Entomologists from South Carolina, Mississippi and Texas offer an early outlook for potentially damaging cotton insect pests
By Carroll Smith
Rows of young cotton not only are a beautiful sight to behold but also an attractive buffet for insect pests in search of a tasty bite. Entomologists in the Southeast, Mid-South and Texas have issued a be-on-the-lookout advisory for the usual suspects in cotton country.
Top Four Arthropods
Clemson entomologist Jeremy Greene says the potentially damaging early season arthropod pests he keeps an eye on are thrips, plant bugs, aphids and spider mites.
“The thrips forecasting tool developed by North Carolina State University uses a lot of data from Southeastern cooperators that will help farmers identify risk from thrips injury going into June,” Greene says. “If you plug in different coordinates for South Carolina, the tool shows the southern half of the Coastal Plain where we grow most of our cotton is in the safe zone. Further north in the Pee Dee region of the state, risk from thrips injury is still possible, but declines with each passing day.
“Although we have squaring cotton in June, we typically don’t have problems with plant bugs in the Carolinas. However, in the past several years, plant bugs have become more prevalent in large, commercial fields in some areas of North Carolina. It’s purely speculation whether plant bug pressure is related to field size, but we don’t seem to have this issue in fragmented fields surrounded by woods and alternate hosts.”
If plant bugs are present, Greene advises farmers to look at square retention to make sure at least 80 percent of the early square positions are staying in place. In drought-stressed cotton, he cautions growers to be cognizant of aphids this time of year and spider mites in late June and after.
The Stage Is Set
Before this year’s crops were even planted, Mississippi entomologists conducted extensive surveys looking for insect populations on alternate hosts.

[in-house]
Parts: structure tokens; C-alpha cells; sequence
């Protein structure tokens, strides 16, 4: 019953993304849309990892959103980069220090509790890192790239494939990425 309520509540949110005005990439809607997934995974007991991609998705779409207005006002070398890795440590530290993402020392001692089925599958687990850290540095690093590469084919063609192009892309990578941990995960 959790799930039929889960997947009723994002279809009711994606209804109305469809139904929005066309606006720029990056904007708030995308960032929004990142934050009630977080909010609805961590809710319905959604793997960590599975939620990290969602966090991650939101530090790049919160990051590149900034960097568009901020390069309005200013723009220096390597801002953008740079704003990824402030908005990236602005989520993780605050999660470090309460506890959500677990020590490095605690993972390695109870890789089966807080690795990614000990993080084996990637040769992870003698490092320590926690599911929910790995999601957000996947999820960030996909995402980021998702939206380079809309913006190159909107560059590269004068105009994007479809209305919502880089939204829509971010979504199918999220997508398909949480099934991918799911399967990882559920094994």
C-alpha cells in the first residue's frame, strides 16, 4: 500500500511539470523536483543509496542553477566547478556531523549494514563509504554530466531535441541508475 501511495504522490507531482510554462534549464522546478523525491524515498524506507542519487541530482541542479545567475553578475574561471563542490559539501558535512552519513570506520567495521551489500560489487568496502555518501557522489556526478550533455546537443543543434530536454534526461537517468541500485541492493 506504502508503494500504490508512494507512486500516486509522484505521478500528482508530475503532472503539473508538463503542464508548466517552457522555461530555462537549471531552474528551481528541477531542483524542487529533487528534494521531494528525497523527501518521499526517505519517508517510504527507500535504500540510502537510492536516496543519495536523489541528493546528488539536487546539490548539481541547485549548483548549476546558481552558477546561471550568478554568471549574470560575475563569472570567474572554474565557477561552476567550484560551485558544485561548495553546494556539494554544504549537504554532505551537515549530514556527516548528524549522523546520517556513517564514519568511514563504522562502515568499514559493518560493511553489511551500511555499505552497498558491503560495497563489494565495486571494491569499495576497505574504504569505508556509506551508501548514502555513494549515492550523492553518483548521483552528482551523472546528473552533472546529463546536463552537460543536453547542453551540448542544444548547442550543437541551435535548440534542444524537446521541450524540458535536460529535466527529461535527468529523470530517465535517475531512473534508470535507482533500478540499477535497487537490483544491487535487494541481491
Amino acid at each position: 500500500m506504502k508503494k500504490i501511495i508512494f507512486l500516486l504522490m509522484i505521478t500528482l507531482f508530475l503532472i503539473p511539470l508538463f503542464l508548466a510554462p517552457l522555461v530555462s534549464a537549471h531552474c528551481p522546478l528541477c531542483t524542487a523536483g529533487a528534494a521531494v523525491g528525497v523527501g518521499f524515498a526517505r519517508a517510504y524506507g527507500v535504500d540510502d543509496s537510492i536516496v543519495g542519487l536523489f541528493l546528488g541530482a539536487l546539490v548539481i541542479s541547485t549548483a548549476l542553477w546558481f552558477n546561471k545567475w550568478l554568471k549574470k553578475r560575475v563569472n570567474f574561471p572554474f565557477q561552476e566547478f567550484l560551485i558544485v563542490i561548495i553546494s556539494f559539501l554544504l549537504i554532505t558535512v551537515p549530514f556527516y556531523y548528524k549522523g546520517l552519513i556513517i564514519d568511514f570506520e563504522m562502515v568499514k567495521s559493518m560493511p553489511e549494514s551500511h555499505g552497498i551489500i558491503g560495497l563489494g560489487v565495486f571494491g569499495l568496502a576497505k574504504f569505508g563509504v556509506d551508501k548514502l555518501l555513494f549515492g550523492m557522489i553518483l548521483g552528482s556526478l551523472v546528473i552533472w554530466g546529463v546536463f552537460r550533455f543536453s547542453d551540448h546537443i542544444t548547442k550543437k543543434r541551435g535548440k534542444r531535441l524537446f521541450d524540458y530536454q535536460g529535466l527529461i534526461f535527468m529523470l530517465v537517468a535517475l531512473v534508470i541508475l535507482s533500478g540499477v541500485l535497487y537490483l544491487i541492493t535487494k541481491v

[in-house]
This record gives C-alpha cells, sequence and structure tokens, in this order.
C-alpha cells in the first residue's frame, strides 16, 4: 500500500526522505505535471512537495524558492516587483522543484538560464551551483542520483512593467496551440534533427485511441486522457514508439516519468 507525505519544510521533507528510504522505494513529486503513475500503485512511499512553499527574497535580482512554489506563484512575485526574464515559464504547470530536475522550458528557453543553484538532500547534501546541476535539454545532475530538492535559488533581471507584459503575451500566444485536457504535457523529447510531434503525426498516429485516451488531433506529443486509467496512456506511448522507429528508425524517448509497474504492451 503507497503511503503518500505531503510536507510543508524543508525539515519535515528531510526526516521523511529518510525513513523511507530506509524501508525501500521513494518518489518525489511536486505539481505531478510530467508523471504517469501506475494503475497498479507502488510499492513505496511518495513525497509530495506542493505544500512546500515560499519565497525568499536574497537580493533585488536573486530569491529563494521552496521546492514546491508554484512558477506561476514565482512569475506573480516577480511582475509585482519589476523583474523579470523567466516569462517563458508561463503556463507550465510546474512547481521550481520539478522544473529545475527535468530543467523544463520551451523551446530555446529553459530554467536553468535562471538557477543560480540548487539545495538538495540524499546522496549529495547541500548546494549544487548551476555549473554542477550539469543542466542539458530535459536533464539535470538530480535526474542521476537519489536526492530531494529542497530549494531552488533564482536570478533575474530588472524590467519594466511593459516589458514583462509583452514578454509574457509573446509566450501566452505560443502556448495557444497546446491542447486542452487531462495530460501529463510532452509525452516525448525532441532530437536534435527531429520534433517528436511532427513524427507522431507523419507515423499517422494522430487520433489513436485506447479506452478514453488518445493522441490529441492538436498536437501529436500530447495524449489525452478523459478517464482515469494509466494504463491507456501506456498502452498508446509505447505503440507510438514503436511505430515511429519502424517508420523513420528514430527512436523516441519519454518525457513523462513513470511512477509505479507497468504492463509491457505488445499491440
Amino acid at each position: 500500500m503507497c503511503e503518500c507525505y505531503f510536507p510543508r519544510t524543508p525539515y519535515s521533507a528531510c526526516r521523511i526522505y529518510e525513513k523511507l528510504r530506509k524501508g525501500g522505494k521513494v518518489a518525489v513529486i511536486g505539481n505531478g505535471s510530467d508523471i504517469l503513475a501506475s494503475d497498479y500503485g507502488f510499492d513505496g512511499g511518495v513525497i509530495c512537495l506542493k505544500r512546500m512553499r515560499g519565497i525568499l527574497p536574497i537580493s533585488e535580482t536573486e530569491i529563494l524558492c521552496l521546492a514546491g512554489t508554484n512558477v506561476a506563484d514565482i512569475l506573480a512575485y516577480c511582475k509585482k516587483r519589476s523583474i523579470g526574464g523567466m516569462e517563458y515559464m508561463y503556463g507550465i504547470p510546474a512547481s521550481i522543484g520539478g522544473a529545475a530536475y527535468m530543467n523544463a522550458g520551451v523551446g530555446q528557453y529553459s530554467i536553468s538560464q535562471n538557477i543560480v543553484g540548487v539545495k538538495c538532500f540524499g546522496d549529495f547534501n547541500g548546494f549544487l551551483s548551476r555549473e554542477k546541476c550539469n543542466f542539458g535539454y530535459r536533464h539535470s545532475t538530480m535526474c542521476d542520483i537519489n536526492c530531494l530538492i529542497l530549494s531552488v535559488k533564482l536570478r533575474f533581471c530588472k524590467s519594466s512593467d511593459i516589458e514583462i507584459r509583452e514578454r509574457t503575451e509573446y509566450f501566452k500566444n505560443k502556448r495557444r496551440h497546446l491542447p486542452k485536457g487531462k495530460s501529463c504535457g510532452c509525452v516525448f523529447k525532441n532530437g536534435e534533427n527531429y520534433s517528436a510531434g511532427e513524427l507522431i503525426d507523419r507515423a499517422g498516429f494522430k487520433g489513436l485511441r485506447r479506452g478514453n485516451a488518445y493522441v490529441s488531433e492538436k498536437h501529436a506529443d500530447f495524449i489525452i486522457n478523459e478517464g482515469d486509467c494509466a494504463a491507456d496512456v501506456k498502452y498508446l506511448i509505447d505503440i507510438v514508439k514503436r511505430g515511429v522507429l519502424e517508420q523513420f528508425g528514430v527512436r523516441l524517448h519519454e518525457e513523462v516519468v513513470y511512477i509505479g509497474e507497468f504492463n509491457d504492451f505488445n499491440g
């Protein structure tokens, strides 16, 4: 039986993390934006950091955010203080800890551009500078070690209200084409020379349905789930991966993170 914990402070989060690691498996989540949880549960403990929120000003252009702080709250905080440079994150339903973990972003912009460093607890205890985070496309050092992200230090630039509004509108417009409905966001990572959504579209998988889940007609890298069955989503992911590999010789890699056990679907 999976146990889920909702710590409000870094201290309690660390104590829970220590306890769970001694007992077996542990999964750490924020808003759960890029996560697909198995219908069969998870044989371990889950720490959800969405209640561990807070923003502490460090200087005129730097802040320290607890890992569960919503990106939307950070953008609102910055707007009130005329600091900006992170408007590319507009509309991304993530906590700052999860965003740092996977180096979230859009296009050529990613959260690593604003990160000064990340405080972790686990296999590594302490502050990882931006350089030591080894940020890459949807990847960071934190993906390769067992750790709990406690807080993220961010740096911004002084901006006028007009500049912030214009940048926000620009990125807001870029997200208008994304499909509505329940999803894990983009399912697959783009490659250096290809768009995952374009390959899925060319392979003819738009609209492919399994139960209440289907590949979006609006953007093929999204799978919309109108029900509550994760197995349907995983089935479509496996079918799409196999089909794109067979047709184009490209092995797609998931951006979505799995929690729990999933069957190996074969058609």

“Following a fairly mild winter, we are seeing a tremendous amount of plant bugs and stink bugs in ditch banks,” says Mississippi State University Extension entomologist Angus Catchot. “We’ve also found bollworms in clover.
“High numbers of these pests outside the field doesn’t always correlate to what will go on inside the field, but the stage is set. We know they are there, and farmers need to be particularly mindful of migrating plant bugs coming out of wild host plants.”
Whether you are getting back into cotton or increasing your existing acres, Catchot says the best defense to avoid pest problems is to put footprints in the field.
“Hire a good consultant who can inspect your fields on a weekly or biweekly basis,” he says.
Focus On Fleahoppers
In Texas, fleahopper is the key pest to look out for in June.
“I have already seen some fairly decent fleahopper populations even in pre-squaring cotton,” says Texas A&M entomologist David Kerns. “Some farmers are already treating for them where squares are set.”
With good winter precipitation and high temperatures, fleahopper populations can build up on wild hosts. And during a fairly dry spring, wild hosts tend to diminish, causing fleahoppers to move into cotton, he says.
This pest is in the same insect family as plant bugs but is much smaller. Fleahoppers remove squares from the cotton plant and typically are problematic until the first week of bloom.
“Foliar applications of Bidrin, neonicotinoids and acephate are commonly used to control them,” Kerns says.
In the Mid-South, fleahoppers typically stick to wild hosts although farmers in the Louisiana Red River Valley treat for them fairly consistently. Fleahoppers will appear in this area, all through Texas, and into New Mexico and eastern Arizona, he says.
“And dryland cotton is more sensitive to fleahopper injury,” Kerns says. “If you have irrigation or a lot of moisture and good growing conditions, the cotton can sometimes make up for early fruit loss. If the plant is not getting the moisture it needs, it’s not able to do this. I always tell growers to be more aggressive in controlling fleahoppers on dryland cotton than they normally have to be on irrigated.”
‘A Pretty Buggy Year’
Kerns says tarnished plant bugs may be problematic during June in the Rio Grande Valley, along the Texas Gulf Coast and occasionally in Central Texas. A different species — the Western tarnished plant bug — may appear in West Texas where alfalfa is grown and in the High Plains.
“Although they are not necessarily June cotton pests, we also are seeing large stink bug, bollworm and fall armyworm populations in corn in some areas,” Kerns says. “Farmers need to be cognizant of the risk potential of these pests later on. We did have a mild winter so this could shape up to be a pretty buggy year.”